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Shoot-out at Little Galloo

Angry fishermen accuse the cormorant of ruining their livelihood and have taken the law into their own hands. But is the cormorant to blame?

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Henchen’s Marina, just down the waterfront, features a whole line of anticormorant paraphernalia, from T-shirts and decals to bumper stickers and pennants. The most repeated image is a red slash across the drawing of a cormorant inside a red circle. Initially, profits from the sale of these items helped pay the fines of the ten men convicted in the cormorant massacre. Now the money goes to Concerned Citizens for Cormorant Control, a local group directed by longtime bass-fishing guide Ron Ditch, who was convicted in the cormorant shootings along with three of his four grown sons.

 

Ditch, 67, a sinewy man with piercing blue eyes, wears a baseball cap that reads “First Annual Little Galloo Shoot-out.” Lettering on the back of the hat, just above the plastic strap, announces the score: Fishermen 850, Cormorants 10. The cap is a present from Ron’s wife, Ora, 67, a snowy-haired woman with a whiplash sense of humor who seems 20 years younger than Ron, although they met the day they both started ninth grade and were married six months after they graduated from a high school outside Syracuse.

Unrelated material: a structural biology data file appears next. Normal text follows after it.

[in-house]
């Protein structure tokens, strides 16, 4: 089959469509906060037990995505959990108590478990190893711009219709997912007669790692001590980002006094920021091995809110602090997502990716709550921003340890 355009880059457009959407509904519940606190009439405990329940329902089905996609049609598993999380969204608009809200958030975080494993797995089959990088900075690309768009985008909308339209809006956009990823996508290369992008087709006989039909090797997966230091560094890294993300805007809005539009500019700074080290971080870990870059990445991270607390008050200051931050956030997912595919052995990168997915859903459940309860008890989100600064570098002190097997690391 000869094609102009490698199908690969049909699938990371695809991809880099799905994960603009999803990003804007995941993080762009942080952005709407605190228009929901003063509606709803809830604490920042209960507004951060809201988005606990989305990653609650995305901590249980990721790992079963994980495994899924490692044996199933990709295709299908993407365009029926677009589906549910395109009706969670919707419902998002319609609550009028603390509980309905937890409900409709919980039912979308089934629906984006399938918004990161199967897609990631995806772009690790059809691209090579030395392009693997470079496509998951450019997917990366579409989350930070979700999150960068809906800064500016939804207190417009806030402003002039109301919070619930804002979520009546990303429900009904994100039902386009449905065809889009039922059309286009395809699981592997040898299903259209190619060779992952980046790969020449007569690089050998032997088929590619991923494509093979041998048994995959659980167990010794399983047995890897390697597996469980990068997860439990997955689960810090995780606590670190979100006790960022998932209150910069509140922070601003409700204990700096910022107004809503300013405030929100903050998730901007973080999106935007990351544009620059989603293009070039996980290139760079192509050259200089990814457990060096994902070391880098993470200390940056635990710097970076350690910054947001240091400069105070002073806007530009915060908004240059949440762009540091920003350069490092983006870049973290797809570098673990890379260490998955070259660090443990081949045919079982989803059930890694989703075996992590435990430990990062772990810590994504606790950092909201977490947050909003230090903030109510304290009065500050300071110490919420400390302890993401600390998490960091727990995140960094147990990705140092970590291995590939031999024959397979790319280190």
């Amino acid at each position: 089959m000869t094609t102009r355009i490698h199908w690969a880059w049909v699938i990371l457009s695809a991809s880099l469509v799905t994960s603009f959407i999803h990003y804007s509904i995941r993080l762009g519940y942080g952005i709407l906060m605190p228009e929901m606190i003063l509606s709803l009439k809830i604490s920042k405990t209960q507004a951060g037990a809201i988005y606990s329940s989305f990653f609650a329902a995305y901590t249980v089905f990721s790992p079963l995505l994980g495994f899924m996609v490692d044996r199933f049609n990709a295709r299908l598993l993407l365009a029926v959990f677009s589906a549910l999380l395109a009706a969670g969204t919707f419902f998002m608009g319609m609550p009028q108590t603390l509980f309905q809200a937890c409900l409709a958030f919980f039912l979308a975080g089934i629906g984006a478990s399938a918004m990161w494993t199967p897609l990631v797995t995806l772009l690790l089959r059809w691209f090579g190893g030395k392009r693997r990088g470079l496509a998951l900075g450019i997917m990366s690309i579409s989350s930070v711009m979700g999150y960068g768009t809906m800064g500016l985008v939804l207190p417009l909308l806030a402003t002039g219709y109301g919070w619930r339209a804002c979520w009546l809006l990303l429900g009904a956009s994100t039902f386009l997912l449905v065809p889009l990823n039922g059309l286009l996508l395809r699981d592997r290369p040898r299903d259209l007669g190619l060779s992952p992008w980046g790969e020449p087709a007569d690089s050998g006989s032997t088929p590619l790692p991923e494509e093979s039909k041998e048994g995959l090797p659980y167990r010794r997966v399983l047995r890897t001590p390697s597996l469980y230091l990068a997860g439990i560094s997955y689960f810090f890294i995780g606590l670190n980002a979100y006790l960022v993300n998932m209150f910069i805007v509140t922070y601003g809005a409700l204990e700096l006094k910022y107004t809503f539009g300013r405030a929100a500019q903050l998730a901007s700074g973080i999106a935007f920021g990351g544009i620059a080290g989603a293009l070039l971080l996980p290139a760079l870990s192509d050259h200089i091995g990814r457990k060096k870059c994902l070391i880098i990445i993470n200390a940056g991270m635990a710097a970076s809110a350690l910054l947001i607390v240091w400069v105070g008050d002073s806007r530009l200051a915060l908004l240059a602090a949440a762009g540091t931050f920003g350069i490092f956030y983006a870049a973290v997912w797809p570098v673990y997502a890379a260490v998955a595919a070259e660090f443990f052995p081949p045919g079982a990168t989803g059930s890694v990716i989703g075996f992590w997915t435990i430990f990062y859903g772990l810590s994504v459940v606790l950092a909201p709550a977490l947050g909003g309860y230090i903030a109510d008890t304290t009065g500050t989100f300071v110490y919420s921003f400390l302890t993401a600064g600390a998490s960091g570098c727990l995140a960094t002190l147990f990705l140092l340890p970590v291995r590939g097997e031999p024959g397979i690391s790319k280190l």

Ron and Ora Ditch own and operate a marina at the far end of town. Ron has agreed to be interviewed only on the condition that I go fishing with him. At 9 a.m., he shuts off the engine of his 27-foot SportCraft, and we drift by Big Galloo, about a mile from Little Galloo. He casts his baited hook with the lazy perfection of a major league pitcher lobbing a ball to a child. As he talks, his fingers twitch and creep on the handle of his rod as if he were communicating with the bass circling the bait below. He pulls in a dozen or so bass, twice as many as the other anglers in the boat.

 

Ditch believes himself an upright man pushed beyond endurance. “The cormorants were having a multimillion dollar impact,” he says. “If something hadn’t been done, this whole area would have been a wasteland. We couldn’t shoot them fast enough.”

 

As we circle the island, he tells me about how he used to bring clients here in the old, pre-cormorant days. They’d catch their legal limit of five bass each in the morning, put ashore, cook up the fish for a hearty lunch, then go out and catch the limit again in the afternoon. “Now, because of the cormorants, the fish are gone,” he says. “This place will never go back to being what it was.”

 

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